Thank you for reassuring me. I have seen Cologne on the TV and it does look much more interesting.
    I am glad to hear from you as I did not want to be critical after your beautiful article.
    The Duisburg keeper may have been having a bad day with his koalas. Sassafras seems to be coping.
    Your comment about visitors applies to Doncaster where the bears hide so well that many walk through without stopping.
    Asian elephants seem to enjoy working in their homelands maybe zoos need to give them more things to do. The Africans just need vast plains which are fast disappearing.

  7. Hallo Patricia

    Die Mini-Elefanten sind niedlich,
    besonders der Jüngste. Auch
    die Koalas sind sehenswert. 🙂
    Den Teufel mag ich besonders.
    Emus sind beeindruckende Vögel.
    Ich schaue die Videos etwas später.

    Liebe Grüße
    Chris 🙂

  8. Dear Patricia!
    At the first place I am glad that you visited the zoo. I did not hear from you since a long time.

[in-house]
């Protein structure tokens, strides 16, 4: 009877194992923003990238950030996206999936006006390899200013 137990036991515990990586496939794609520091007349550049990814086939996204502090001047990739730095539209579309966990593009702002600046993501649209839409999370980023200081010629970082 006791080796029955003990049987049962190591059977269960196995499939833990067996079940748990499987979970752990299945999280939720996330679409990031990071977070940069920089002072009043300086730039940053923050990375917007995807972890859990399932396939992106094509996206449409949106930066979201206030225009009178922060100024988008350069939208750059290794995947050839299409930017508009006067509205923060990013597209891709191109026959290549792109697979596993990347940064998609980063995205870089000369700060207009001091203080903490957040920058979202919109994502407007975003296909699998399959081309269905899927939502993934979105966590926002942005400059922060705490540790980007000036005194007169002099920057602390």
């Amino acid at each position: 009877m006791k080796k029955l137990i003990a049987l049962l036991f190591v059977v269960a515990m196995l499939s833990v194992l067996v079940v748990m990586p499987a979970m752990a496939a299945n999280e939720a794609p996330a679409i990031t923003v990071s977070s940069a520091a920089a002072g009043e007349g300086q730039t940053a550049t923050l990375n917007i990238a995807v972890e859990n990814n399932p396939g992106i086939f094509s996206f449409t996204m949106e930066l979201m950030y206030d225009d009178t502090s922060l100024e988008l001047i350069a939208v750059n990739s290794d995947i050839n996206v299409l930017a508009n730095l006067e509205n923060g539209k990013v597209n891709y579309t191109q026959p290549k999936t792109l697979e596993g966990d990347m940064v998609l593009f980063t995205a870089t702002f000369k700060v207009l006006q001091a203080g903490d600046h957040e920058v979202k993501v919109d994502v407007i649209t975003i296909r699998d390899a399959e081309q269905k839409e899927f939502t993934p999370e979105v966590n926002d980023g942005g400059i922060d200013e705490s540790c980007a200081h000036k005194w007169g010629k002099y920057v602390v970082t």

Your report is very interesting. I hope that Tarzen and Phyo Phyo will get better soon.

  9. Liebe Patricia,

    danke für die schönen Bilder und Videos aus Planckendael.

    Die kleinen Elefanten sind ja niedlich. Es ist immer schön wenn mehrere Jungtiere zusammen aufwachsen und spielen können.
    Dem Mini-Elefanten wünsche ich alles Gute, und hoffe, dass es ihm bald besser geht.

    Ich mag die tasmanischen Teufel auch. Die sehen putzig aus.
    Koalabären sind sowieso ganz tolle und hübsche Tiere.

    Liebe Grüße nach Belgien

  10. HELLO to BELGIUM – Have a happy PENTECOST-weekend.

    I came accross your lovely vido-clips via ‘flickr’ and NOW would like to tell you how much I had fun to discover your beautiful pics of most beautiful and lovely animals of PLANCKENDAEL here in ‘KWM’. . . . So ‘Awwwwww…..’ and lovable these little elephants, the little red panda, the baby camel AND the fluffy KOALA-TEDDYs.